/ 19 October 2023

Killers of the Flower Moon: Best picture of the year

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The film will transport you into history like no other

Without spoiling the plot for everyone, I think it is safe to say that Killers of the Flower Moon  is another Martin Scorsese masterpiece! This film is the best picture of the year. 

In our forecast review, I had said that Leonardo DiCaprio’s performance on psychological thriller Shutter Island was unmatched. I was wrong.  

He consistently delivers exceptional performances, and what really stands out is his ability to capture those tantrum moments, injecting humour into his characters. He has the ability to bring them alive in a way that many cannot.  

Scorsese introduces us to a world many of us are unfamiliar with through the eyes of Ernest Burkhart (DiCaprio), a World War I veteran who is friendly (depends on who you ask) and has a strong desire for money and women. 

It becomes clear from the moment Burkhart arrives in Fairfax, the Osage town, and talks to his uncle William K Hale (Robert De Niro), a respected cattle rancher in the community, that his desires are taking a dangerous turn.

De Niro, as always, is in top form. His collaboration with Scorsese is legendary. However, the true revelation here is Lily Gladstone, who delivers a breakthrough performance. I wouldn’t be surprised if she takes home the Oscar for Best Actress.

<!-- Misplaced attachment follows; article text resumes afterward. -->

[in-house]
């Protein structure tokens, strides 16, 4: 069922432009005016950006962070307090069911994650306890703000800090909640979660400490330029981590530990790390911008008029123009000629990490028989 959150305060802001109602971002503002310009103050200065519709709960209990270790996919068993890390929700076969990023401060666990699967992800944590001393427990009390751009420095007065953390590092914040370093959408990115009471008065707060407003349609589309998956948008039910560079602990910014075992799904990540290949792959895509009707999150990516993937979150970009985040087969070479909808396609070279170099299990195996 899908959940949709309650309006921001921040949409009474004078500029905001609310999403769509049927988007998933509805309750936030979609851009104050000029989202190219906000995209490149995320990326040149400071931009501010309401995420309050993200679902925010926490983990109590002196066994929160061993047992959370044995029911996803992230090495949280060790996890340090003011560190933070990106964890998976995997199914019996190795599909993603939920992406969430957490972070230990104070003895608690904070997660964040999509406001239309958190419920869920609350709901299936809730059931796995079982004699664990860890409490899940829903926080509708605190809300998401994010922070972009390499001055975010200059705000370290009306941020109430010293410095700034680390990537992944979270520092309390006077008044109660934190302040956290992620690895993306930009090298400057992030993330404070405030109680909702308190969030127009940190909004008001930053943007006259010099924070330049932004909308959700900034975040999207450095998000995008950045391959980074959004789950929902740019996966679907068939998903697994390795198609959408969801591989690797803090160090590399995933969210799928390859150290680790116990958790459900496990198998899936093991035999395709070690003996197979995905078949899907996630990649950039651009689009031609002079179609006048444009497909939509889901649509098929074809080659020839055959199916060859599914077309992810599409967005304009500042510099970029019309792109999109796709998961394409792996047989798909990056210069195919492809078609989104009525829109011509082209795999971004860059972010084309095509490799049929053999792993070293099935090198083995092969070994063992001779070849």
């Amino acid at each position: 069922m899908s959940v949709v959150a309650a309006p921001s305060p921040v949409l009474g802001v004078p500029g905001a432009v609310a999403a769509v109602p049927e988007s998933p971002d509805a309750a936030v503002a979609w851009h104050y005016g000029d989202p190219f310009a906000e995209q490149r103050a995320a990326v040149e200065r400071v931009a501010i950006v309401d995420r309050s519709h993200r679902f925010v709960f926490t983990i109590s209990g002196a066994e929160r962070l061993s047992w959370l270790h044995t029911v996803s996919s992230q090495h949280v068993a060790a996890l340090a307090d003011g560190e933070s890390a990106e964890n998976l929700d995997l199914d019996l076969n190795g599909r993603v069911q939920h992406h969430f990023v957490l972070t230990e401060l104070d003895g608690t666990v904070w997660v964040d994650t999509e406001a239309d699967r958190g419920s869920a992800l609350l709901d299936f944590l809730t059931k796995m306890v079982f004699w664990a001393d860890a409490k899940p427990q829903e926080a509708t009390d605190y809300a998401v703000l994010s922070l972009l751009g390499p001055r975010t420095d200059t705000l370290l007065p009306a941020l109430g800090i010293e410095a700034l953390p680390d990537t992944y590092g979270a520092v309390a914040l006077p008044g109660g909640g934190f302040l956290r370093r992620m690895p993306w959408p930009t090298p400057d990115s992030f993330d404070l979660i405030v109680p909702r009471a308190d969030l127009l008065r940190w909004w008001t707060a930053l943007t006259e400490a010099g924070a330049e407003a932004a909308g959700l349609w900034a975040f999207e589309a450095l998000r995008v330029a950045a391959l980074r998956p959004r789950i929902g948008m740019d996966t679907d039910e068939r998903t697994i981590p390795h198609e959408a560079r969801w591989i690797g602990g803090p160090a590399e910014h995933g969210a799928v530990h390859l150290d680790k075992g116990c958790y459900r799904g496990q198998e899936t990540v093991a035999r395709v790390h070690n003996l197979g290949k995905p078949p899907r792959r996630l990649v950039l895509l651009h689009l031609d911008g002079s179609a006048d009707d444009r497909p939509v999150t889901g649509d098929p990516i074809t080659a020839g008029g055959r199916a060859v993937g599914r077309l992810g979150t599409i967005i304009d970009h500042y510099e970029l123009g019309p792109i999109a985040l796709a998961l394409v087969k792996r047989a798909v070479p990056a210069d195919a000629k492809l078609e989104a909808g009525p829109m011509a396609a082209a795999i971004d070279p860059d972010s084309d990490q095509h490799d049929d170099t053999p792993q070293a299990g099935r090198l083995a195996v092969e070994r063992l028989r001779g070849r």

Her performance brought a subtle yet powerful feel to the film to counteract Scorsese’s usual high-paced action. It was subtle but evoked a desire to listen and connect. 

The film is based on the book titled Killers of the Flower Moon, written by David Grann and published in 2017. It documents a series of murders that occurred in the Osage Indian Nation in the early 20th century, when the Osage people had become incredibly wealthy due to the oil on their land. The murders, which targeted Osage tribe members, were part of a larger conspiracy to gain control of the valuable oil rights and wealth.

The story sheds a unique light on a historical event that’s almost unbelievable in its brutality. It’s a scathing commentary on human greed, corruption and selfishness, and is an uncomfortable reminder of a very dark chapter in American history.

Scorsese’s dedication to representing Osage culture and people in an authentic and respectful manner is commendable. It’s a refreshing departure from past misrepresentations. 

The incredible cinematography allows the audience to travel with the characters side-by-side, but the film is two hours long, and I think it could have been shorter. 

The film premieres Friday 20 October on Apple TV+ and Paramount Pictures. 

Lesego Chepape is a climate reporting fellow funded by the Open Society Foundation for South Africa.